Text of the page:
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The Art of Collecting Toys

by Bob Brooke


Toy collectors seem to live by the motto “Mint-in-box.” A toy is only worth half as much without its original packaging as with it. And the more of the packaging that’s included, the better. But toys were never meant to be stored on shelves. They’re meant to be played with. So how can you collect toys if most of them aren’t in their original boxes, especially the older tin-plate toys? The answer is very selectively.

Children who never damaged their toy soldiers, and carefully kept pieces and boxes; are reaping the benefit in later life. By carefully playing with their toys, these children, now grown adults, may have items that are worth quite a bit of money.

Collections of toys run the gamut from early tin-plate toys to modern-day action figures and everything in between. But not all fetch good prices. For instance, a German Bitty Lizzie maid with floor polisher, made around 1920, has sold for over $500. Made possibly by Fischer and in working condition, she’s lithographed with a blue pinafore over a red dress with white polka dots, brown shoes and dark brown bun hair. She has rosy cheeks and holds a floor polisher with wire handle, orange-yellow head with yellow felt polisher beneath.

Clockwork train sets were every child's dream. Marklin or Bing made some of the best, each coming with a selection of locomotives, cars, and accessories. Today, even a single passenger car by a top maker in original condition can bring hundreds of dollars at auction. But the brightly painted tin railway cars of lesser makers are still within reach.

On the other side of the coin, are toys made in such numbers that their value is practically zeroless than what they cost originally. A good example is the Hess Toy Truck. Early on, collectors learned to buy two trucks, one to give to their child to play with and another to keep safely sealed in its box for future value. Unfortunately, Hess Oil Company didn't limit the number of trucks it sold. In fact, it increased them while the consumers were still eager to buy them. Today, only the very early Hess Trucks are worth anything. And all those who began collecting later in the 1990s are literally left holding the bag.

Some action figures were likewise over produced. Once toy makers realized how popular these toys were, they made more and more of them. Only by controlling production and limited the number of toys produced can supply and demand work in favor of the collector.

Antique Toys
While all antique toys are not tin-plate toys, the majority of them are. This group in particular usually appreciates in value 10 to 15 percent each year. Popular antique tin toys include trains, robots, miniature soldiers, and tin lithograph toys. There are also many valuable antique character tin toys on the secondary market.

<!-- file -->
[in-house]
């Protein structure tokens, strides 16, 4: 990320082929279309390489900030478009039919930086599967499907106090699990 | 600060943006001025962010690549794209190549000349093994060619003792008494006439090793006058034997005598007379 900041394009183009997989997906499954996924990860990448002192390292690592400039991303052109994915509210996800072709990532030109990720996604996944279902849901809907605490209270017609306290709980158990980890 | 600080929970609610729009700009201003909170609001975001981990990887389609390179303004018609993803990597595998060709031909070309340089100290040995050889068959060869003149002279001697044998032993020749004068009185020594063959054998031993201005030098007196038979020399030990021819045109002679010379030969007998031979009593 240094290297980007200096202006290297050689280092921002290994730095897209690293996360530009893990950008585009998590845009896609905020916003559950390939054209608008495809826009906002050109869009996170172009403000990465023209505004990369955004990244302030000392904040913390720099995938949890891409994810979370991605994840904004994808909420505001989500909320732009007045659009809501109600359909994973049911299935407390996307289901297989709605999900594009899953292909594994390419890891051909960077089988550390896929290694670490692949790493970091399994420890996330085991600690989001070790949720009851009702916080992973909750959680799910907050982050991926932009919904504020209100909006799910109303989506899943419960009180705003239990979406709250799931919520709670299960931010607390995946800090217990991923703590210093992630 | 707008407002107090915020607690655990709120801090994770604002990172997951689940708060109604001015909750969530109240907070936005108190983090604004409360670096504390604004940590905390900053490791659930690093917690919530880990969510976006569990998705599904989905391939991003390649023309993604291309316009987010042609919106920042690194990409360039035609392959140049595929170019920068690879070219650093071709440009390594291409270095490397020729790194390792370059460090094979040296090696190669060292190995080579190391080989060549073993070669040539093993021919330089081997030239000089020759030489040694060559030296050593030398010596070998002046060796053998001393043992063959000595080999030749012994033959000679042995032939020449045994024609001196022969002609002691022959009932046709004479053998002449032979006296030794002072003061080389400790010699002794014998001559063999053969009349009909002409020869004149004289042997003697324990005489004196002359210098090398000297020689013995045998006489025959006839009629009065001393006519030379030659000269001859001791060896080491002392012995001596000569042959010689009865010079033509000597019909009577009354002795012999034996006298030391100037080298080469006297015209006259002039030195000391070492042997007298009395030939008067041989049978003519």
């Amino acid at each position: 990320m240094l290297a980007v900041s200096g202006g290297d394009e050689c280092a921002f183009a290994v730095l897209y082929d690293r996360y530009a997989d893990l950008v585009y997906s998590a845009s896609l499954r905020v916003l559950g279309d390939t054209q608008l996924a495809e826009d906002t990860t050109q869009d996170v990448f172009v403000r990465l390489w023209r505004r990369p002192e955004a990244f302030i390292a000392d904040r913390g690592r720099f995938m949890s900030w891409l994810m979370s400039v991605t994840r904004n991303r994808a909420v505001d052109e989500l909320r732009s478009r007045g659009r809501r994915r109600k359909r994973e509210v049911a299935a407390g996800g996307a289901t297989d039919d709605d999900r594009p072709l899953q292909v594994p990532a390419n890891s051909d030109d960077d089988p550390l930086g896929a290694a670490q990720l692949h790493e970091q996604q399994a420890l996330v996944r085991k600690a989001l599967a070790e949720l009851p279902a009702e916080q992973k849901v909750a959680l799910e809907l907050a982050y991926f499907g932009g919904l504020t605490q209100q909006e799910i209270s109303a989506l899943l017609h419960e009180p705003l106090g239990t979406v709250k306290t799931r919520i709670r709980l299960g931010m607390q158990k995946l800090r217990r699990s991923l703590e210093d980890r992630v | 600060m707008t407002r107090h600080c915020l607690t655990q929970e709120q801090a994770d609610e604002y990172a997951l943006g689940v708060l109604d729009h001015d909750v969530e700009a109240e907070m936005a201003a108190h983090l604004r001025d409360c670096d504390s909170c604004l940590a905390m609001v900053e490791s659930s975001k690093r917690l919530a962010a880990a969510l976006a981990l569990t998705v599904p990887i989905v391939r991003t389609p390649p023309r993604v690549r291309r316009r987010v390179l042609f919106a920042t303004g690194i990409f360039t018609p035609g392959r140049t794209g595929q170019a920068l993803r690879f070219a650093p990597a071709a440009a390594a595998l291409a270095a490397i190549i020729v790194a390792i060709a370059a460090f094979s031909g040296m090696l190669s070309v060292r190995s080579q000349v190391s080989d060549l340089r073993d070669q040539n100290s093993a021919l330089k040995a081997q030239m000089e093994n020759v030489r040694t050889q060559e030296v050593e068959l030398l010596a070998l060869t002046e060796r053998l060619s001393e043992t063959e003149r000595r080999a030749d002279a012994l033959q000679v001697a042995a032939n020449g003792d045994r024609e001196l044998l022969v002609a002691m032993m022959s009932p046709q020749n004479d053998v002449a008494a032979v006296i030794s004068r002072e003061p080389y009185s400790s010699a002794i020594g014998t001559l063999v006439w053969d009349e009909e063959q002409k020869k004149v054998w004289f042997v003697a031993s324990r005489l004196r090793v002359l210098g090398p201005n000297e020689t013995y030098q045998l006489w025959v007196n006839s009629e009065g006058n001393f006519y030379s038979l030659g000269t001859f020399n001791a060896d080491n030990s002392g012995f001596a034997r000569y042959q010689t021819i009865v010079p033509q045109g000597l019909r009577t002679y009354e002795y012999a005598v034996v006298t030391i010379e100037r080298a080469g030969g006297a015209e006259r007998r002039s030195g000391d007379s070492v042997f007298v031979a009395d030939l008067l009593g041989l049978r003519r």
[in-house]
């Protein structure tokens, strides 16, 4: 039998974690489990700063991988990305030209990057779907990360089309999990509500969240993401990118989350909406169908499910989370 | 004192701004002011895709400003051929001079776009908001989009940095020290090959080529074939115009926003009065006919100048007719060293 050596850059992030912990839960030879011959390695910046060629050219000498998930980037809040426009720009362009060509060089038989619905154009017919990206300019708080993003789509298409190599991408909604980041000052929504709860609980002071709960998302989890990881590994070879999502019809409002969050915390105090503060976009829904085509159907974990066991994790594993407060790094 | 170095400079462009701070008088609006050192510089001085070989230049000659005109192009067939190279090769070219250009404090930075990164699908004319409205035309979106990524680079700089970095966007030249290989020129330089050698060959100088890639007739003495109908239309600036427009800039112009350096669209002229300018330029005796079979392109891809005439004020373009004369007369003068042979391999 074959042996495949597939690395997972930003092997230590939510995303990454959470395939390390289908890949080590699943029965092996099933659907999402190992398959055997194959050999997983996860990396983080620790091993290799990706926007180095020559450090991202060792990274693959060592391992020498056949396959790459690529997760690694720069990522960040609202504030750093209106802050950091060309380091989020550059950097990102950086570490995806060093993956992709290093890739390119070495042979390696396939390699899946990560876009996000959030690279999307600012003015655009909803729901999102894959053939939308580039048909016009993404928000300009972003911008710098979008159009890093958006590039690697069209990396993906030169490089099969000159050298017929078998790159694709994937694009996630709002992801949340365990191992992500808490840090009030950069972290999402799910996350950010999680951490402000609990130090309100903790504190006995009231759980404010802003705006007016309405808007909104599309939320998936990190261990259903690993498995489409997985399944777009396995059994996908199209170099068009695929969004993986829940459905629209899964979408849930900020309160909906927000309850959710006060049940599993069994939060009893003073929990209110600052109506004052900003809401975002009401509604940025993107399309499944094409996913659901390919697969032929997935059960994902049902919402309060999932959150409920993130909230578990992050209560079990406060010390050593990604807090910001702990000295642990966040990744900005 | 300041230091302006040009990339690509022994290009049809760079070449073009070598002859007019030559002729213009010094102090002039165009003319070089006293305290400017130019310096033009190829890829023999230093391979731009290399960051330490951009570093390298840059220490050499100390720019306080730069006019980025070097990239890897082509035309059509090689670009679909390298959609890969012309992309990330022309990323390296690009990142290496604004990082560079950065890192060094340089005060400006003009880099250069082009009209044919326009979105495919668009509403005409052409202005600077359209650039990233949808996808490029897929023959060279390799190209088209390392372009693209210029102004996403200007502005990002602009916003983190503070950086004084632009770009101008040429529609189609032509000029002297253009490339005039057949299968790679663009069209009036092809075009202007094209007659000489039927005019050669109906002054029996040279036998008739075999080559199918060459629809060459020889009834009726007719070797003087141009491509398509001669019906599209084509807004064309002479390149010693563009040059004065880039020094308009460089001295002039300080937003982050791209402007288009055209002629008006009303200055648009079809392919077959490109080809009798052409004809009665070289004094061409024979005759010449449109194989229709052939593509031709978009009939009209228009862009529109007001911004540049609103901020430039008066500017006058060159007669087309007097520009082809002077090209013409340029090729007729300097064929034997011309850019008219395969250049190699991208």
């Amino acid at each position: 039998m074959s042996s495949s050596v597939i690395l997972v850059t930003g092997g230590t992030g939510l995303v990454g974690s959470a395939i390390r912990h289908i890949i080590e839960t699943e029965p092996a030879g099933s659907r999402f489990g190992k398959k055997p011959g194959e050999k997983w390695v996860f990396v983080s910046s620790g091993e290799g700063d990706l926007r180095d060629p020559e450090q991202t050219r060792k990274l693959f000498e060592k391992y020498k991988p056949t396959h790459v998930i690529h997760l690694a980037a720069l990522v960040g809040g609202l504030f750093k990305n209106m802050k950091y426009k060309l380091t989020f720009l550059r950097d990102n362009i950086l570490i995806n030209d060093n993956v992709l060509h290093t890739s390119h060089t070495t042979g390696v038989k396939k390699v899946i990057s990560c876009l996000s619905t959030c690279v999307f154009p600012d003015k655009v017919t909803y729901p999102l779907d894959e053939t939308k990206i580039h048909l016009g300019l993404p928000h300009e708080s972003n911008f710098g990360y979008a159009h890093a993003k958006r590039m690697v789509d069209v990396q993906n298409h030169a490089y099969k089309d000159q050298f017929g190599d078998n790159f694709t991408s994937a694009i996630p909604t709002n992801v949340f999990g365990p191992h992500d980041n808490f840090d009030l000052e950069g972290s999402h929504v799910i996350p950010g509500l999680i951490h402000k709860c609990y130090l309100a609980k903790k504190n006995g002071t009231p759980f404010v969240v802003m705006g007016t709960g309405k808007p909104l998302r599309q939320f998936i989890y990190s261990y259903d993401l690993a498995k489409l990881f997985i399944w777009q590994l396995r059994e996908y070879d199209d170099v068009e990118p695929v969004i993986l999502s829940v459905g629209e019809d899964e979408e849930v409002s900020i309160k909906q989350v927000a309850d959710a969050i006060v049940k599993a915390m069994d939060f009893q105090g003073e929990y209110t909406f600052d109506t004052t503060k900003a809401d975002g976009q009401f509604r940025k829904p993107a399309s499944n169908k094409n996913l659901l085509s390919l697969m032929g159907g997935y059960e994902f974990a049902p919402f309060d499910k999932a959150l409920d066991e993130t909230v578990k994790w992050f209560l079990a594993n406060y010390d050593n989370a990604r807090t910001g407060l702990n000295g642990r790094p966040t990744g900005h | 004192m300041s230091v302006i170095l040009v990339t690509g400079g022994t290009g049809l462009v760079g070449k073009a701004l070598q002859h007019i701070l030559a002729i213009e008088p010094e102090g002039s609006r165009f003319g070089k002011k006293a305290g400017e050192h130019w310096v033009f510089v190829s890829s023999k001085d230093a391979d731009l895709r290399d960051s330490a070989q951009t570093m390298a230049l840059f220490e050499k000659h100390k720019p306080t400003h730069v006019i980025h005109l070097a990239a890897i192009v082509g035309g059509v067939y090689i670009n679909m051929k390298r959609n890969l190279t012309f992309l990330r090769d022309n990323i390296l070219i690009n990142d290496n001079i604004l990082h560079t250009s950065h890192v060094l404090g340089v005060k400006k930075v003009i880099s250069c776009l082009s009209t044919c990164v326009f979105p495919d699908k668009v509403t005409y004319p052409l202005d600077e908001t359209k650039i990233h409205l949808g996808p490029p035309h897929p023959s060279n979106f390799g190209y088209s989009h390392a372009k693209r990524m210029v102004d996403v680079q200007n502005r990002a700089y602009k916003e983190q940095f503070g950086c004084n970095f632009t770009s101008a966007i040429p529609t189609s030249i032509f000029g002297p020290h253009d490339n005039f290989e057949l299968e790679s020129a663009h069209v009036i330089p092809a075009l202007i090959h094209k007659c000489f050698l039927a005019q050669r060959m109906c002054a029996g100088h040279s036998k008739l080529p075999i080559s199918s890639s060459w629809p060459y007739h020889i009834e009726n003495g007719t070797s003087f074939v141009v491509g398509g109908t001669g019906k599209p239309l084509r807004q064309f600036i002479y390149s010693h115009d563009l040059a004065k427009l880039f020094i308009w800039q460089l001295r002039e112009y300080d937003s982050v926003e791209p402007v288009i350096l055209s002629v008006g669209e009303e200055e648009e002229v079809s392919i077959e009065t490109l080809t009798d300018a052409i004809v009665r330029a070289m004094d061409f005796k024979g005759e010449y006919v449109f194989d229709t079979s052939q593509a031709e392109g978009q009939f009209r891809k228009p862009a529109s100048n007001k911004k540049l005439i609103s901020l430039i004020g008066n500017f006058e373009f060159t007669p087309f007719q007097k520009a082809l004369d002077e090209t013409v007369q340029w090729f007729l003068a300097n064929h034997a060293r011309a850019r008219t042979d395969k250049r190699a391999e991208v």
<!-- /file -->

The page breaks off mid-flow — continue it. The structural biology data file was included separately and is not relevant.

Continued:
Unfortunately, you’ll also find many cheap reproductions of antique tin-plate toys on the market. Collectors consider toys antique if they’re at least 100 years old and vintage if they’re made before 1965.

Tin toys made in Japan during the 1950s and 1960s are most valuable because they were the most realistic tin toys of their time. After 1965, children's safety concerns drove the popularity of tin toys down, and production in Japan came to an immediate halt. When shopping for antique tin toys, it's important to be on the lookout for counterfeits.

One way of spotting a counterfeit is if Phillips head screws have been used in its construction. Also vintage tin toys are known among collectors for their workmanship. Seams match perfectly and there should still be traces of the original paint.

Popular tin toys from the 1950s and 1960s will not be worth as much as unusual tin toys produced during the same era. You may be surprised to learn the tin toys you played with a children aren’t the tin toys selling for thousands of dollars. The toys worth the most are often never played with by children. Japanese toys, for instance, are some of the most valuable tin toys on the secondary market. While some of these toys made their way to the United States after World War II, there are many that never reached the states or arrived in very limited.

And unlike their modern plastic counterparts, tin-plate toys are subject to rust. Corrotion from rust has ruined many a tin toy. And once it begins its work, rust is very hard to eradicate.

When collecting toys, it pays to know as much as you can about the ones you wish to collect. It also pays not to buy damaged toys, even if the price is low. Toys in the best condition will eventually bring the highest prices.

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